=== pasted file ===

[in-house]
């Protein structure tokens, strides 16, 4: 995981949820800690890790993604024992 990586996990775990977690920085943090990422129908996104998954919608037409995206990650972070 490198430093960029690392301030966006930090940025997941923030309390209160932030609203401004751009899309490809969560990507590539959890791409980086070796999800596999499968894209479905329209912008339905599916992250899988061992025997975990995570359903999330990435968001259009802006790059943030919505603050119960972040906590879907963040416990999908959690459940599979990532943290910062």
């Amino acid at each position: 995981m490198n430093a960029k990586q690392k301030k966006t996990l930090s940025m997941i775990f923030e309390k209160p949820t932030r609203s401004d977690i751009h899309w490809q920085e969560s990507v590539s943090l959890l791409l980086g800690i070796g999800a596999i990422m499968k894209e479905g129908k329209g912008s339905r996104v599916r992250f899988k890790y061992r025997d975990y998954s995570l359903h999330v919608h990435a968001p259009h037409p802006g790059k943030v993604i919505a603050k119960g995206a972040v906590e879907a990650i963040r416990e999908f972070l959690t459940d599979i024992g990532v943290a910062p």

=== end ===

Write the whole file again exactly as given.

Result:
[in-house]
């Protein structure tokens, strides 16, 4: 995981949820800690890790993604024992 990586996990775990977690920085943090990422129908996104998954919608037409995206990650972070 490198430093960029690392301030966006930090940025997941923030309390209160932030609203401004751009899309490809969560990507590539959890791409980086070796999800596999499968894209479905329209912008339905599916992250899988061992025997975990995570359903999330990435968001259009802006790059943030919505603050119960972040906590879907963040416990999908959690459940599979990532943290910062």
């Amino acid at each position: 995981m490198n430093a960029k990586q690392k301030k966006t996990l930090s940025m997941i775990f923030e309390k209160p949820t932030r609203s401004d977690i751009h899309w490809q920085e969560s990507v590539s943090l959890l791409l980086g800690i070796g999800a596999i990422m499968k894209e479905g129908k329209g912008s339905r996104v599916r992250f899988k890790y061992r025997d975990y998954s995570l359903h999330v919608h990435a968001p259009h037409p802006g790059k943030v993604i919505a603050k119960g995206a972040v906590e879907a990650i963040r416990e999908f972070l959690t459940d599979i024992g990532v943290a910062p």